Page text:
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Observance of International Mountain Day, December 11 2007
Thursday, 20 December 2007

December 11-th is observed by international community as International Mountain Day. This initiative was supported by the resolution 553/24 of 10 November 1998, of the UN General Assembly and celebrated each year since 2003.

Within the framework of the International Mountain Day, and recognizing the 5th anniversary of the Bishkek Global Summit, Bishkek, capital of the Kyrgyz Republic, hosted the international conference “Bishkek+5: Problems and Perspectives of Sustainable Development of Mountainous Countries.

Among the organizers of the conference were the President’s Administration of the Kyrgyz Republic, the Government of the Kyrgyz Republic, the National Center of Development of Mountainous Regions, the Academy of Science and leading universities of the Kyrgyz Republic.

At the opening of the conference, Mr. Ryskulov, Head of International department of President’s Administration of the Kyrgyz Republic conveyed the complimentary address of Mr. Kurmanbek Bakiev, President of the Kyrgyz Republic to participants of the conference. Other speakers at the conference were Mr. Nur uulu Dos Bol, Vice Prime Minister of the Kyrgyz Republic, Mr. Aidaraliev, special representative of President of the Kyrgyz Republic on sustainable development issues; Mr. Neal Walker UN Resident Coordinator; Mr. Markus Muller, Head of OSCE office in the Kyrgyz Republic; Mr. Malitikov, President of International Organization “Znanie”; Ms. Boldjurova, Minister of Education and Science of the Kyrgyz Republic a.i.; Ms. Jorobekova, President of National Academy of Science a.i.; Mr. Macelli, representative of Central Asian Mountain Programme (CAMP) and North-South programme. Mr. Neal Walker, UN Resident Coordinator addressed conference participant with the following speech:

“Dear ladies and gentlemen, I am pleased to offer my sincere congratulations to all participants on today’s celebration of International Mountain Day. The fragility of mountain ecosystems and the vulnerability of people living in mountainous regions were first highlighted by the United Nations in 1992, during the UN Conference on Environment and Development held in Rio de Janeiro, Brazil. Kyrgyzstan was an important player in the ensuing process that led to the definition of 2002 as the International Year of Mountains. Subsequently, the UN General Assembly designated this day, December 11th, since 2003, as International Mountains Day.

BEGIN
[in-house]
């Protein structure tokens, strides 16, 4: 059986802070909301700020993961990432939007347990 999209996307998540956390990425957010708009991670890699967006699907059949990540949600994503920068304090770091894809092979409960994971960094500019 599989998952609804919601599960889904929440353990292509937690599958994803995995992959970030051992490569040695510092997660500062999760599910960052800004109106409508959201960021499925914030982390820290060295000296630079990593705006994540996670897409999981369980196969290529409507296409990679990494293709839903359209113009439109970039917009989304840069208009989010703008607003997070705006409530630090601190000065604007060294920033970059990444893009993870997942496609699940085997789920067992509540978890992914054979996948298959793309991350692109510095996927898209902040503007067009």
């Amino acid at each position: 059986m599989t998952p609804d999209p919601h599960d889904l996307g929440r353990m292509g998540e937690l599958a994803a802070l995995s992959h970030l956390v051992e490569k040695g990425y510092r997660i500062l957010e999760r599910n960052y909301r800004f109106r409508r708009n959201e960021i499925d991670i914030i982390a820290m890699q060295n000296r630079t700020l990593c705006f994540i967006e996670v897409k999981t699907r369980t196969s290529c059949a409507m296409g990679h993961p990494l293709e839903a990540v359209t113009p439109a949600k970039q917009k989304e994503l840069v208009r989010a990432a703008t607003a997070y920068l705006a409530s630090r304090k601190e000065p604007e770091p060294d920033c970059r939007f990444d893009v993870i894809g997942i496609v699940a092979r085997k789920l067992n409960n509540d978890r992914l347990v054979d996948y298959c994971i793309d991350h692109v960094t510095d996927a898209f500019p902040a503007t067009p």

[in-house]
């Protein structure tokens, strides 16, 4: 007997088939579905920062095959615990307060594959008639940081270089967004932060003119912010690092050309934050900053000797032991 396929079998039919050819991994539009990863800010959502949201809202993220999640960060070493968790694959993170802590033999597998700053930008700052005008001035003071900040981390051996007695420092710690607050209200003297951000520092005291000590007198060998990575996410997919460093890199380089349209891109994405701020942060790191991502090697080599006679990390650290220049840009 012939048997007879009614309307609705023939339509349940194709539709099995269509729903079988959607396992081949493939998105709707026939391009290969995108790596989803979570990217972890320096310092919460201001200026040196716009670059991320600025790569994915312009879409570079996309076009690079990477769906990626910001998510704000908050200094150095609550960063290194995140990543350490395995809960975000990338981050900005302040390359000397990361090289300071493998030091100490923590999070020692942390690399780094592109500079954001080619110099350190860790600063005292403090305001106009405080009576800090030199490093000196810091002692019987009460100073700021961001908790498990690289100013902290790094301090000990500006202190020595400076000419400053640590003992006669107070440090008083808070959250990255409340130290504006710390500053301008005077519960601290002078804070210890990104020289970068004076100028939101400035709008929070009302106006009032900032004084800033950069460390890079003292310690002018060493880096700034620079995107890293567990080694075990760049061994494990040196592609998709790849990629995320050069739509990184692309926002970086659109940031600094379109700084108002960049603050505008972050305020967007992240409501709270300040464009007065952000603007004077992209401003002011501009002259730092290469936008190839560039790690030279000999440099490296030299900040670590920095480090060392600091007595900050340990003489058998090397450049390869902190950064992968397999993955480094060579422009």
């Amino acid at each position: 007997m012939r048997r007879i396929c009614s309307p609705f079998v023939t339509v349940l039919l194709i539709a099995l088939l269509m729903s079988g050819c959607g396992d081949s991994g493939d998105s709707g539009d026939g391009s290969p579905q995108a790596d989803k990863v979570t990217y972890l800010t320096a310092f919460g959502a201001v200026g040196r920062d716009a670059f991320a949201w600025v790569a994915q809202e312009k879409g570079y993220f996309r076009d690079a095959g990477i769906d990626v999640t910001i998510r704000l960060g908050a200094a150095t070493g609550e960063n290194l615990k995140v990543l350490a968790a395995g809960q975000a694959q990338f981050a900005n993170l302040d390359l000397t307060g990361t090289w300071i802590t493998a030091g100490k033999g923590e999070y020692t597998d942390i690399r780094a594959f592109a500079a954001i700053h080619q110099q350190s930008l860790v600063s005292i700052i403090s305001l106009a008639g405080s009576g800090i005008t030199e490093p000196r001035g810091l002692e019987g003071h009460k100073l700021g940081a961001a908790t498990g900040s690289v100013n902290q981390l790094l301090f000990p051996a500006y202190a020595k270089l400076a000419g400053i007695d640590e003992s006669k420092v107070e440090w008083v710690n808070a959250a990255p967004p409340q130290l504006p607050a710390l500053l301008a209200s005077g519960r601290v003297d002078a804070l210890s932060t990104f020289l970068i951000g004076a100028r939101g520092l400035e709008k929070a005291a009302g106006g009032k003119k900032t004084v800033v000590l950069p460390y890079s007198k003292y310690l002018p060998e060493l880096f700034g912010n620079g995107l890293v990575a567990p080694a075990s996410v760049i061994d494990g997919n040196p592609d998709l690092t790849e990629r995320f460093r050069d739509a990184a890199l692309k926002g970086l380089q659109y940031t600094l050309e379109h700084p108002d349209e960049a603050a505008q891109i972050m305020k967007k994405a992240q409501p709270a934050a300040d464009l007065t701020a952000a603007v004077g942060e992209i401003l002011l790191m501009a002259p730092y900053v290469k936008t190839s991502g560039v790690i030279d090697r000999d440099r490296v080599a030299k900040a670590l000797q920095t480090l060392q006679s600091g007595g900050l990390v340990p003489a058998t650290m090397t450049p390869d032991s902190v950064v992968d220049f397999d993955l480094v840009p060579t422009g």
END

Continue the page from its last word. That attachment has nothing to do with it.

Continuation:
Why does the United Nations recognize the importance of mountains? Mountain areas cover 26% of the world’s land surface and provide critical resources for all people, including freshwater for more than half the world’s population and critical reserves of biodiversity, food, forests and minerals. Yet, mountains are surprisingly fragile ecosystems and the people that live in mountain areas also face major challenges. Half of the world’s mountain inhabitants suffer food shortages and malnutrition. Policy decisions that affect the mountains are generally taken in faraway cities with little consideration of their impact. High altitude, steep slopes and extreme landscapes complicate the living environment, and the challenge of addressing the problems.

The situation in Kyrgyzstan mirrors in many ways the problems at the global level. Poverty in Kyrgyzstan is concentrated in the mountainous regions of the country. Women and children are particularly hard hit in these areas, not only by income poverty but by the lack of educational and health services so vital to their well-being. Landslides, avalanches and floods are a regular occurrence in Kyrgyzstan with massive impact on vulnerable populations that are increasingly impoverished by these disasters. The exploitation of the mineral wealth of the mountains here in Kyrgyzstan has led to serious environmental contamination: uranium tailings and mercury spills providing two clear examples that have major repercussions for the people living in mountainous areas.

Dear colleagues of today’s meeting: these are not merely global statistics, these are the facts of daily life for so many people in mountainous areas of the world and here in Kyrgyzstan too. The mountains of the world are rich in natural resources such as minerals and water, constituting a potentially powerful force for National Development. They are also culturally rich; they provide unique space for physical and spiritual recreation. These aspects are well recognized in Kyrgyzstan’s history and even in current events. The recent celebration in Issyk-Kul Region of the Kyrgyz Horse and Kyrgyz attributes on horseback is an excellent example. But please accept my apologies, even though at the outset I offered my congratulations for today’s celebration of mountain culture, it is not that simple: there is too much work to be done on behalf of the people who live in the mountain regions of the world, including Kyrgyzstan.

This year, around the world, the theme of the International Mountain Day celebration is facing the challenge of climate change in Mountain Areas. The perception that climate change is a problem only for wealthy countries is wrong: Central Asia is likely to suffer severe consequences from climate change and much can be done right now, here in Kyrgyzstan, to mitigate the impact and adapt to new realities. Promising recent actions include:

  • The construction of energy-saving buildings;
  • Strengthening of sustainable land use practices in mountainous regions;